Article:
Obama’s Attempts to Chip Away at Wealth Inequality

Matt Schiavenza of the Atlantic comments on President Obama’s series of tax reform proposals aimed at reducing inequality, which will be announced during the president’s State of the Union address.

“Capital gains tax reform has been a Democratic Party goal for years. But its inclusion at the center of Obama’s economic agenda signals renewed attention on wealth, rather than income, inequality … The easiest way to get rich isn’t to make a lot of money. It’s to have a lot of assets in the first place. Better yet to inherit it.”

“Under current tax laws, America’s highest earners pay income tax of 39.6 percent. Capital-gains taxes, even after Obama’s shift, cannot exceed 23.8 percent. The Center for American Progress characterizes this difference as a government subsidy for investment income, and an expensive one at that.”

“The Congressional Budget Office estimates that this subsidy amounts to $1.34 trillion over the next ten years. Sixty-eight percent of that went to the top one percent. Given this situation, it comes as no surprise that the country’s 400 top earners, or 0.0003 percent of the taxpaying population, earned 12 percent of capital gains benefitting from lower rates.”

“If implemented, Obama’s plan will strive to narrow this gap. Will it work?”

Posted at 7:47 a.m.
Economy

An Obamacare Pricing Pandemonium in Year Two

A New York Times analysis reveals that “it is clear that a kind of pricing pandemonium is underway, one that offers a case study of the ambitions and limits of the Affordable Care Act during this second year of enrollment.”

“The wild disparity in prices results from many insurers trying to attract more customers by pricing plans as low as they can. But it is not at all clear that the low prices will be sustainable, so prices may well swing sharply upward as time goes on. Nationwide, some of the plans that offered the least expensive prices for 2014 raised premiums sharply for coverage this year.”

“The variations in premium prices are also a direct result of what the insurer-friendly health care law permits. Insurers can target territories, choosing areas within a given market where they can attract enough members and put together provider networks that will negotiate on price. In addition, insurers were given some protection by the federal government to reduce possible losses in the early years, so some are experimenting with very low prices that may not be sustainable over the long term.”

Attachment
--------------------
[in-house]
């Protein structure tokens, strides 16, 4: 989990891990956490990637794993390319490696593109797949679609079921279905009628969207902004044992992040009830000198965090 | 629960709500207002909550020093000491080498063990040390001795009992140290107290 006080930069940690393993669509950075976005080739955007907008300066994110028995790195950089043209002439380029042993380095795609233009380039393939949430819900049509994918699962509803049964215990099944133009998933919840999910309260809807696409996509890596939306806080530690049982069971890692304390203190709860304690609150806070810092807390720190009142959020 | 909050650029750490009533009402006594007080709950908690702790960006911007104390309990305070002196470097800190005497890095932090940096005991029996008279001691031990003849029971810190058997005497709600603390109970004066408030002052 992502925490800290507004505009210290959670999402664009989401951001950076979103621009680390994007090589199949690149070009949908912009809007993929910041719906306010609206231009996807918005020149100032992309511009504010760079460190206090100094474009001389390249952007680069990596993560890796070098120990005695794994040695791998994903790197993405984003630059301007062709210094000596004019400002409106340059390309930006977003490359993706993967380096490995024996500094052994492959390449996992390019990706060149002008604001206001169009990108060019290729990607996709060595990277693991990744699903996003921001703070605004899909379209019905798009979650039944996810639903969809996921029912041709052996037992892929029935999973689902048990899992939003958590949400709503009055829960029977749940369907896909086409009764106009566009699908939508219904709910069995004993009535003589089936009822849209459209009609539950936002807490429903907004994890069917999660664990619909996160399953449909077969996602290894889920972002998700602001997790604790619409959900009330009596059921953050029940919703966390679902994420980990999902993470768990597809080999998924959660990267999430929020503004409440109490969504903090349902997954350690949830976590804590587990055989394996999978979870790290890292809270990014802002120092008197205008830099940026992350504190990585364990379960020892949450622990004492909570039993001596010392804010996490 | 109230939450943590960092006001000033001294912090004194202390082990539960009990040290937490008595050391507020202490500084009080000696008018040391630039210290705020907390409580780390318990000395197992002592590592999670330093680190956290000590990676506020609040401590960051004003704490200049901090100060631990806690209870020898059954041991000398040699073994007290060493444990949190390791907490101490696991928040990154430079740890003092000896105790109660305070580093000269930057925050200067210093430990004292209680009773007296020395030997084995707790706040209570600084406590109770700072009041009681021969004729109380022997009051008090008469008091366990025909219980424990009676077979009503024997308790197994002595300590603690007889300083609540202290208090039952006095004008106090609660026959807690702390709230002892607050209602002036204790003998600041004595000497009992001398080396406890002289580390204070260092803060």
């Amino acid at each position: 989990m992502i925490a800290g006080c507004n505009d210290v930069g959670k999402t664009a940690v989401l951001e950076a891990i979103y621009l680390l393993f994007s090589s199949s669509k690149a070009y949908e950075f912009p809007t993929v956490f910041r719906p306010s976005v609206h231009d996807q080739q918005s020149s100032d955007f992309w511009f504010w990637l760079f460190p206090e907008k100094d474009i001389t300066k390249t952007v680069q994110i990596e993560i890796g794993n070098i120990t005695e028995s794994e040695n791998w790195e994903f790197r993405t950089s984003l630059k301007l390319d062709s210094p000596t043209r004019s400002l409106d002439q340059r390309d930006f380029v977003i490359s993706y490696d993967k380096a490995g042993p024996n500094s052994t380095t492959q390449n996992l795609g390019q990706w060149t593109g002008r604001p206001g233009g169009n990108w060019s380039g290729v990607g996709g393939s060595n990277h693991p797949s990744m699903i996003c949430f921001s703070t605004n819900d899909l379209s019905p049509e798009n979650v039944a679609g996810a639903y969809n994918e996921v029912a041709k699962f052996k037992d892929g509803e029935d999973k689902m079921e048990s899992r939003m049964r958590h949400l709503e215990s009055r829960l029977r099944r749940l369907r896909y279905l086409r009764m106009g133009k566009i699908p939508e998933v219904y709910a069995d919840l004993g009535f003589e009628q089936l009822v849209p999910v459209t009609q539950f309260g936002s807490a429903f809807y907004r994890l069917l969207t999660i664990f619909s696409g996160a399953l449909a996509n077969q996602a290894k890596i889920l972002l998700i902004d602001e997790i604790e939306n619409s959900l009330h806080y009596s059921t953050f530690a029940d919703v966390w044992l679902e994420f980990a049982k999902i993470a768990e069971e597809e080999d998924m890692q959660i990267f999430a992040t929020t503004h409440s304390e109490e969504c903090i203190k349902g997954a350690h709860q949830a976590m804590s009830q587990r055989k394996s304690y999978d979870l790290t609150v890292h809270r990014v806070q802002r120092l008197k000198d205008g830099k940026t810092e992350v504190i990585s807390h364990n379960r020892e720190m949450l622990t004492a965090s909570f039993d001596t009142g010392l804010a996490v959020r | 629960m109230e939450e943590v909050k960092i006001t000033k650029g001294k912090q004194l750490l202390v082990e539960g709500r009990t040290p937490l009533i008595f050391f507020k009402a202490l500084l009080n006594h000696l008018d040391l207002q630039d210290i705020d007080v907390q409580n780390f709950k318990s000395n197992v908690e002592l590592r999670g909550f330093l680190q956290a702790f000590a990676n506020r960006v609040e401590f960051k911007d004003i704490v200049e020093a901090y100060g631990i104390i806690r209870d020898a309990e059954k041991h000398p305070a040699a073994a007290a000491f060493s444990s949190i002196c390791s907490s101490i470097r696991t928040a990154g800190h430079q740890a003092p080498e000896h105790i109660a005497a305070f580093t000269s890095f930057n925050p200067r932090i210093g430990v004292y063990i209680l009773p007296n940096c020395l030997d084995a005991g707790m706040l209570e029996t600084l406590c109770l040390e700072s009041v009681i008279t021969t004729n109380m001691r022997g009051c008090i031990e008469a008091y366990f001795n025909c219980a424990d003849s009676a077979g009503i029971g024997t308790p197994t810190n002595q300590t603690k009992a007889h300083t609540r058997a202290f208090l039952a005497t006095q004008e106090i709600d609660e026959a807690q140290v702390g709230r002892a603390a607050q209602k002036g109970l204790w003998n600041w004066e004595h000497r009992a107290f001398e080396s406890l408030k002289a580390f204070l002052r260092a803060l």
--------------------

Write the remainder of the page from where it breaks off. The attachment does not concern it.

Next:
“Insurers say they still do not have a firm grasp of what premium levels will allow them to cover the people who are signing up and not lose money on their medical care.”

Posted at 7:16 a.m.
Health

January 19, 2015

Abstract of the Week

From the Report of the Commission on Inclusive Prosperity by Lawrence Summers and Ed Balls:

“History tells us that societies succeed when the fruits of growth are broadly shared. Indeed, no society has ever succeeded without a large, prospering middle class* that embraced the idea of progress. Today, the ability of free-market democracies to deliver widely shared increases in prosperity is in question as never before. The primary challenge democracies face is neither military nor philosophical. Rather, for the first time since the Great Depression, many industrial democracies are failing to raise living standards and provide opportunities for social mobility to a large share of their people. Some of those countries that have produced economic growth have done so in a manner that has left most of their citizens no better off. This is an economic problem that threatens to become a problem for the political systems of these nations—and for the idea of democracy itself.”

“The citizens of industrial democracies continue to value their freedom and their opportunity to participate in the task of self-government. But they also count on their political systems to create circumstances in which they can use their talents and their labor to provide a decent standard of life for themselves and their families. When democratic governments and market systems cannot deliver such prosperity to their citizens, the result is political alienation, a loss of social trust, and increasing conflict across the lines of race, class, and ethnicity. Inclusive prosperity nurtures tolerance, harmony, social generosity, optimism, and international cooperation. And these are essential for democracy itself.”

Posted at 12:18 p.m.
Economy

Richest 1% Will Soon Control Half of World’s Wealth

“The richest 1 percent are likely to control more than half of the globe’s total wealth by next year, the charity Oxfam reported in a study released on Monday. The warning about deepening global inequality comes just as the world’s business elite prepare to meet this week at the annual World Economic Forum in Davos, Switzerland,” the New York Times reports.

“The 80 wealthiest people in the world altogether own $1.9 trillion, the report found, nearly the same amount shared by the 3.5 billion people who occupy the bottom half of the world’s income scale. (Last year, it took 85 billionaires to equal that figure.) And the richest 1 percent of the population, who number in the millions, control nearly half of the world’s total wealth, a share that is also increasing.”

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From the report: “Between 2002 and 2010 the total wealth of the poorest half of the world in current U.S. dollars had been increasing more or less at the same rate as that of billionaires. However since 2010, it has been decreasing over that time.”

Posted at 11:57 a.m.
Economy